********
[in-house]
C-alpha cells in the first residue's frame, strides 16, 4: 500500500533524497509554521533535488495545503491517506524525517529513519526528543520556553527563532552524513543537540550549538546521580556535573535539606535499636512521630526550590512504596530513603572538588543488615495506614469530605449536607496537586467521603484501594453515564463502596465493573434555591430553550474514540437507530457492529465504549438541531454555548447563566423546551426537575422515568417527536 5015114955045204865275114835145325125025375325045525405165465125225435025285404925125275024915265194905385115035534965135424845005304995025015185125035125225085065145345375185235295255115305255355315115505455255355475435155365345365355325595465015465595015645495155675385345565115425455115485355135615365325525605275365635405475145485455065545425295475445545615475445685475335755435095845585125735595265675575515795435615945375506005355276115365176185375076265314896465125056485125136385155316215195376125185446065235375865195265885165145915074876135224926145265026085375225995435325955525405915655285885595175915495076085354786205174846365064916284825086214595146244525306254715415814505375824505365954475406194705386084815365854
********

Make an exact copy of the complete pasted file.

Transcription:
[in-house]
C-alpha cells in the first residue's frame, strides 16, 4: 500500500533524497509554521533535488495545503491517506524525517529513519526528543520556553527563532552524513543537540550549538546521580556535573535539606535499636512521630526550590512504596530513603572538588543488615495506614469530605449536607496537586467521603484501594453515564463502596465493573434555591430553550474514540437507530457492529465504549438541531454555548447563566423546551426537575422515568417527536 5015114955045204865275114835145325125025375325045525405165465125225435025285404925125275024915265194905385115035534965135424845005304995025015185125035125225085065145345375185235295255115305255355315115505455255355475435155365345365355325595465015465595015645495155675385345565115425455115485355135615365325525605275365635405475145485455065545425295475445545615475445685475335755435095845585125735595265675575515795435615945375506005355276115365176185375076265314896465125056485125136385155316215195376125185446065235375865195265885165145915074876135224926145265026085375225995435325955525405915655285885595175915495076085354786205174846365064916284825086214595146244525306254715415814505375824505365954475406194705386084815365854